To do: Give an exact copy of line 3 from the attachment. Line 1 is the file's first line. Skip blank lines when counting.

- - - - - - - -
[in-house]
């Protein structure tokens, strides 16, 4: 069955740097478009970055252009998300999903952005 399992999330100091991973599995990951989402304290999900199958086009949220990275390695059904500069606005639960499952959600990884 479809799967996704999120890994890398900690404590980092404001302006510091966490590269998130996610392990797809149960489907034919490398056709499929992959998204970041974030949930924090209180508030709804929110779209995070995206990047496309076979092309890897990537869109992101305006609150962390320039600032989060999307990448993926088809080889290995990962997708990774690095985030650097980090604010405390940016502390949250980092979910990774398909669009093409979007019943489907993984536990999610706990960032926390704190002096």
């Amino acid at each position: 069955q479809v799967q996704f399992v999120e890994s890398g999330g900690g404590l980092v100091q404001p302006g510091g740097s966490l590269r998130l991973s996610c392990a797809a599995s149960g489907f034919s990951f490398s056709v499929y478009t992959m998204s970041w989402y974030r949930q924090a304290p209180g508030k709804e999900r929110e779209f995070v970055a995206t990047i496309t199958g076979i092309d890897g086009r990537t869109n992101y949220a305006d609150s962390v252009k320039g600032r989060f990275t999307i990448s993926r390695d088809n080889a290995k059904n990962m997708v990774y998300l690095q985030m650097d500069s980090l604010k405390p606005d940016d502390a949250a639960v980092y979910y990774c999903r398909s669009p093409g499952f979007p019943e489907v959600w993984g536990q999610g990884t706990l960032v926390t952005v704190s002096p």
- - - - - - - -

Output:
């Amino acid at each position: 069955q479809v799967q996704f399992v999120e890994s890398g999330g900690g404590l980092v100091q404001p302006g510091g740097s966490l590269r998130l991973s996610c392990a797809a599995s149960g489907f034919s990951f490398s056709v499929y478009t992959m998204s970041w989402y974030r949930q924090a304290p209180g508030k709804e999900r929110e779209f995070v970055a995206t990047i496309t199958g076979i092309d890897g086009r990537t869109n992101y949220a305006d609150s962390v252009k320039g600032r989060f990275t999307i990448s993926r390695d088809n080889a290995k059904n990962m997708v990774y998300l690095q985030m650097d500069s980090l604010k405390p606005d940016d502390a949250a639960v980092y979910y990774c999903r398909s669009p093409g499952f979007p019943e489907v959600w993984g536990q999610g990884t706990l960032v926390t952005v704190s002096p």